Their search takes Emma from sea caves full of sorcery to a dark lottery where death is dispensed. And each clue she unravels uncovers more secrets. What has Julian been hiding from her all these years? Why does Shadowhunter Law forbid parabatai to fall in love? Who really killed her parents—and can she bear to know the truth?”

Alright, it is high time for a review of “Lady Midnight,” especially since I finished it a month and a half ago. *sighs* At least I am keeping up with reading, if not reviewing!

Wow, “Lady Midnight” was a big book. Personally, large books do not intimidate me, and I actually like the fact that I get more book for the same amount of money, which is the deal-seeker in me coming out. The only problem with large books (more than 500 pages) is that there is a recovery time for the hands and wrists after reading one. I was prepared for this after seeing the page count of Cassandra’s newest book, but I was personally not prepared for the C.C.H. (Cassandra Clare Hand is an acute case of carpel tunnel that only reading “Lady Midnight” can produce) that ensued after I finished reading this book. All that being said, just have a wrist brace on hand when you pick up Cassandra’s latest book, and you’ll be fine.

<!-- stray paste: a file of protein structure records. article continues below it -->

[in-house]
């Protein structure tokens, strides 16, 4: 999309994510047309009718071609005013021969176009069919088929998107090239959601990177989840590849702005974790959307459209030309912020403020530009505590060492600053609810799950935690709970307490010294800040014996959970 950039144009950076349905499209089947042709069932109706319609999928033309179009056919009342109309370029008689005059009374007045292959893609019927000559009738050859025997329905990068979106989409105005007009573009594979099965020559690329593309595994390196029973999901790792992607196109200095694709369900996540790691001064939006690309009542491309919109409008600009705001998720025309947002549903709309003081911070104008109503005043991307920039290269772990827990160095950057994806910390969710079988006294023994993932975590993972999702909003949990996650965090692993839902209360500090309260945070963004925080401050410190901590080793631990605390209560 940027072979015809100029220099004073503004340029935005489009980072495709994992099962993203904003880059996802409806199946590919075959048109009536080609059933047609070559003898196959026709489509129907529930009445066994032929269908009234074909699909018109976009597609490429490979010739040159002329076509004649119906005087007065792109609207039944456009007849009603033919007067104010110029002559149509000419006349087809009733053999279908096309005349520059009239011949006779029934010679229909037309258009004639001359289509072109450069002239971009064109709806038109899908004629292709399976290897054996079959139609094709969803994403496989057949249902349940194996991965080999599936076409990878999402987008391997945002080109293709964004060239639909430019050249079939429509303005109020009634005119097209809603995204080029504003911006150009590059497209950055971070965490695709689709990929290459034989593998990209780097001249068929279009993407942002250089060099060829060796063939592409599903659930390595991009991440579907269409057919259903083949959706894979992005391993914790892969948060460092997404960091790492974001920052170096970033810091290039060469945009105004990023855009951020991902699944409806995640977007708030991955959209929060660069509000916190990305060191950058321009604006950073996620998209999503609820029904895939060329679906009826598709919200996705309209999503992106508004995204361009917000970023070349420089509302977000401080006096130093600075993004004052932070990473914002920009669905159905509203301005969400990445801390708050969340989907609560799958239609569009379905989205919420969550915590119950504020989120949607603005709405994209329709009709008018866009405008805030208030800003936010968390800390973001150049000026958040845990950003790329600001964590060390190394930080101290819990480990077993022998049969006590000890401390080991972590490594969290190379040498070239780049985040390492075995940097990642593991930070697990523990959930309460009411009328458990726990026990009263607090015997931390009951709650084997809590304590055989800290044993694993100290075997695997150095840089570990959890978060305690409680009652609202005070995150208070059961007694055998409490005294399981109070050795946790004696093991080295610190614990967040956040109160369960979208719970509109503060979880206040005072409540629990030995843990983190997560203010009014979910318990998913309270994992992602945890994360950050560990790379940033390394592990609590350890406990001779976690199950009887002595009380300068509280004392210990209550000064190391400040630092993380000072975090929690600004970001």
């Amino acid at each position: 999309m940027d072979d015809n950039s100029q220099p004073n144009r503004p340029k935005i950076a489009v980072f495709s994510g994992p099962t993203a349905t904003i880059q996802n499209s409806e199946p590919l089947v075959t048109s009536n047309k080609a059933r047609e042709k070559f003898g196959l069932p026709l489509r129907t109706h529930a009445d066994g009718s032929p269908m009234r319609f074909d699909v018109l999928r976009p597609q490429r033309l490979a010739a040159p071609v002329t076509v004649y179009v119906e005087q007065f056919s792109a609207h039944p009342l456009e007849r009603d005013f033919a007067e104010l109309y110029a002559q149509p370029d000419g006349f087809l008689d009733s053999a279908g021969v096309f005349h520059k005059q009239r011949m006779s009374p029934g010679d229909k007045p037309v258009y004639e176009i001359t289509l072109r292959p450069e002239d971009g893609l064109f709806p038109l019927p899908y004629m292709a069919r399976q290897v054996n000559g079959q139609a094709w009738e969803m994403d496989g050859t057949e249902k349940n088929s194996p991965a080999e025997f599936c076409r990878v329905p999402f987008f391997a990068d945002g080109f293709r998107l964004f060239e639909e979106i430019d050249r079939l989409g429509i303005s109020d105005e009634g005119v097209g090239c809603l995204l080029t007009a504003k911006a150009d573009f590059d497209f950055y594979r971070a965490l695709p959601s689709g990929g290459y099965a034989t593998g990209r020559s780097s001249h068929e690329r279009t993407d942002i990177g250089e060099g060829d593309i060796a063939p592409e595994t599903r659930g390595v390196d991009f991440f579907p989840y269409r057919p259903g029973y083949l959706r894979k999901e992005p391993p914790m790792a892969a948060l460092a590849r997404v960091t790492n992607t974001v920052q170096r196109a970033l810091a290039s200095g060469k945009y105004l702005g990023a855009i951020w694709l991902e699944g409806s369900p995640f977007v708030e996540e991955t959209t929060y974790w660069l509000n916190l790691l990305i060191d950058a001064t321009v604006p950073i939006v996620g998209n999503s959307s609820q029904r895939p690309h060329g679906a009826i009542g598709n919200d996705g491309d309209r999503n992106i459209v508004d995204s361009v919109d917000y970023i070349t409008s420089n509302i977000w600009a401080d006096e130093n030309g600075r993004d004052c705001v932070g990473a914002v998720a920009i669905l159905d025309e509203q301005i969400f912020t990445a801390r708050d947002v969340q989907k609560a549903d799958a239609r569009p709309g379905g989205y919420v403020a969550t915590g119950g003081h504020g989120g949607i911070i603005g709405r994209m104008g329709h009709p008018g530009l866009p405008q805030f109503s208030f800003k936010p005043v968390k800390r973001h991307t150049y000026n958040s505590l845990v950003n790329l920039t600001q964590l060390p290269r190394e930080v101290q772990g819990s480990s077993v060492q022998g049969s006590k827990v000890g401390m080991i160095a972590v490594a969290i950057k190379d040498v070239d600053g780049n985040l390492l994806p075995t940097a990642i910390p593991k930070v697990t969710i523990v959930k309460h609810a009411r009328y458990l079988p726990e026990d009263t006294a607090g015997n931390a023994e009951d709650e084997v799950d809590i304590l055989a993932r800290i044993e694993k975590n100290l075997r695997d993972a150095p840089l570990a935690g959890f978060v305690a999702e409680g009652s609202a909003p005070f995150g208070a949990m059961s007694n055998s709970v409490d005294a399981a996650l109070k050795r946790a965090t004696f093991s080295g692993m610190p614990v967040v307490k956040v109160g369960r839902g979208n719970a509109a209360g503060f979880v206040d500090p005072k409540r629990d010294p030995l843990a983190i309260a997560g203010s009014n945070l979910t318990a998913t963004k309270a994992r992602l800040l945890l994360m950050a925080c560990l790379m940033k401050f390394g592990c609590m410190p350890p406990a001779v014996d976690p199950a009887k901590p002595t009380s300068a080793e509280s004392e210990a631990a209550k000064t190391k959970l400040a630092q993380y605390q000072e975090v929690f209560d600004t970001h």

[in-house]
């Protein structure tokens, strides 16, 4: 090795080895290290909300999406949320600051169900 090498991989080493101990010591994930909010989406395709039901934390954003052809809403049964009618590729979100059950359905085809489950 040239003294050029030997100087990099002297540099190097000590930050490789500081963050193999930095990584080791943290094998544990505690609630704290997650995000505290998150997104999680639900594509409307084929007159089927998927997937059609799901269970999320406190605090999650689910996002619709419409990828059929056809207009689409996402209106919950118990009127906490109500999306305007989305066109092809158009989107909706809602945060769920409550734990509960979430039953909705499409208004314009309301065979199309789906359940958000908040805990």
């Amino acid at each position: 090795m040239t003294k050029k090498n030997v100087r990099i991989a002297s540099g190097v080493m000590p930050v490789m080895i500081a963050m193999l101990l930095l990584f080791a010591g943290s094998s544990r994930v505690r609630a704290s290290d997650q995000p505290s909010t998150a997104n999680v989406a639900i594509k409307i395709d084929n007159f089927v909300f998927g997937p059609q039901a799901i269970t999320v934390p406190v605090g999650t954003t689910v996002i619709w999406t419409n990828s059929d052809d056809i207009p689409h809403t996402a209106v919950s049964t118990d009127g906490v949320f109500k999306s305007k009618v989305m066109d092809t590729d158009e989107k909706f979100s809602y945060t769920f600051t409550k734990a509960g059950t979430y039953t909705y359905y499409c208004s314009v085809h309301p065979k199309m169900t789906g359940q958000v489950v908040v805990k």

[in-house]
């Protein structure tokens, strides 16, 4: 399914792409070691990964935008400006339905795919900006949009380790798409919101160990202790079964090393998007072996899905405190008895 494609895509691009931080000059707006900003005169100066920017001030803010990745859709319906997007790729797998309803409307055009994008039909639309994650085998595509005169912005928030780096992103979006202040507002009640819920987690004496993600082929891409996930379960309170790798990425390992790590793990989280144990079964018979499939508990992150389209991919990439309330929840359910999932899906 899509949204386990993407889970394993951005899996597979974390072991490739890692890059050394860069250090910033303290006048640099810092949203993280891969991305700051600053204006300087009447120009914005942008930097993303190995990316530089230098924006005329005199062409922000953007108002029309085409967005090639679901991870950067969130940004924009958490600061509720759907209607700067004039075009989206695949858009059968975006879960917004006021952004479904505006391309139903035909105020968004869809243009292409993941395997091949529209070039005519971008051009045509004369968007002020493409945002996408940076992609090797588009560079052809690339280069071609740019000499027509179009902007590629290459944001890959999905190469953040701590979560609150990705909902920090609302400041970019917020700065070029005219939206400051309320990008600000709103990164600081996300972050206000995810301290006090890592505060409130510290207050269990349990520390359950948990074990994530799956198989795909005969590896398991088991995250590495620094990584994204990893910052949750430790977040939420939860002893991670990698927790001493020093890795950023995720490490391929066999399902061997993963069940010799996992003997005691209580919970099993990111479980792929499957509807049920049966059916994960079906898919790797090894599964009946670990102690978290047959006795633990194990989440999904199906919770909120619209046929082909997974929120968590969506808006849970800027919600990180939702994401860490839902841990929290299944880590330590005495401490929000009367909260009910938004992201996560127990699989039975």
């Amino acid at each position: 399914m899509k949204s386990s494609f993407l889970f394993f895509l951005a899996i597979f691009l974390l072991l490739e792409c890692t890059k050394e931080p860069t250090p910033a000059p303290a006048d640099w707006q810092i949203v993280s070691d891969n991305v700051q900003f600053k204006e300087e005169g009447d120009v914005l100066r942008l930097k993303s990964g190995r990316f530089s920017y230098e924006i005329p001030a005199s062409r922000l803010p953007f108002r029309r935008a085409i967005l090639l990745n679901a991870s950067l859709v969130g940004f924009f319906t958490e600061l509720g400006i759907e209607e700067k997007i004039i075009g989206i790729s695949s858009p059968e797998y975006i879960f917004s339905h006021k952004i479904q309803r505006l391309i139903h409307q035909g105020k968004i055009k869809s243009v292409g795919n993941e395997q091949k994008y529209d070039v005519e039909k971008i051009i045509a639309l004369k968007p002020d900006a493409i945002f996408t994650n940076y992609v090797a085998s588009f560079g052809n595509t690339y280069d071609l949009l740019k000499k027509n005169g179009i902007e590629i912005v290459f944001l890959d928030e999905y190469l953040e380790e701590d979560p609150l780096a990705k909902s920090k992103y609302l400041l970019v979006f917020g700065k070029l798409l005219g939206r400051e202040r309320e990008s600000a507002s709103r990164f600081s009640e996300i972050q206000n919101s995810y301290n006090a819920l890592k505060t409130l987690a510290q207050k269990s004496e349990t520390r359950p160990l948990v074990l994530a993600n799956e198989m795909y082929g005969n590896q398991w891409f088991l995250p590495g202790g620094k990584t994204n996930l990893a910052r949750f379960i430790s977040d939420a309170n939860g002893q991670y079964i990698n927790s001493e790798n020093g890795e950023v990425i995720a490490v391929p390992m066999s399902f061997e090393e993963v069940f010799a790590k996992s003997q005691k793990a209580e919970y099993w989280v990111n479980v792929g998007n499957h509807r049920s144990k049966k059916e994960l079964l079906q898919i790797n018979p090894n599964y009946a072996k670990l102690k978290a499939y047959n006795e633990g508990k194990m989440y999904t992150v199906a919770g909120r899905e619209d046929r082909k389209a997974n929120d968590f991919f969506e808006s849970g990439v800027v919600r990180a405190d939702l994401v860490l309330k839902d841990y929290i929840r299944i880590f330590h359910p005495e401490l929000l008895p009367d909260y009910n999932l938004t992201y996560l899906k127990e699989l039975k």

Dramatics aside, after having finished the monstrous beauty that is “Lady Midnight,” I had (almost) no regrets. Cassandra Clare has written another wonderful and adventurous novel, and I was so excited to get to know some of the new characters that she had written in “The Dark Artifices” trilogy. Per usual, I was just as anxious about meeting the characters as I was excited to get to know them, because sometimes I just don’t connect with the individuals in new series of a well-liked author, even though I really want to. But I shouldn’t have worried, because Emma Carstairs and all of the Blackthorns were such great characters, and I fell in love with them while reading “Lady Midnight.” I personally don’t think that any of Cassandra Clare’s other characters, past, present, or future, could ever take William Herondale’s place in my heart, and no parabatai bond is as precious to me as his and Jem’s, but I still felt myself fall a little in love with everyone in “Lady Midnight.”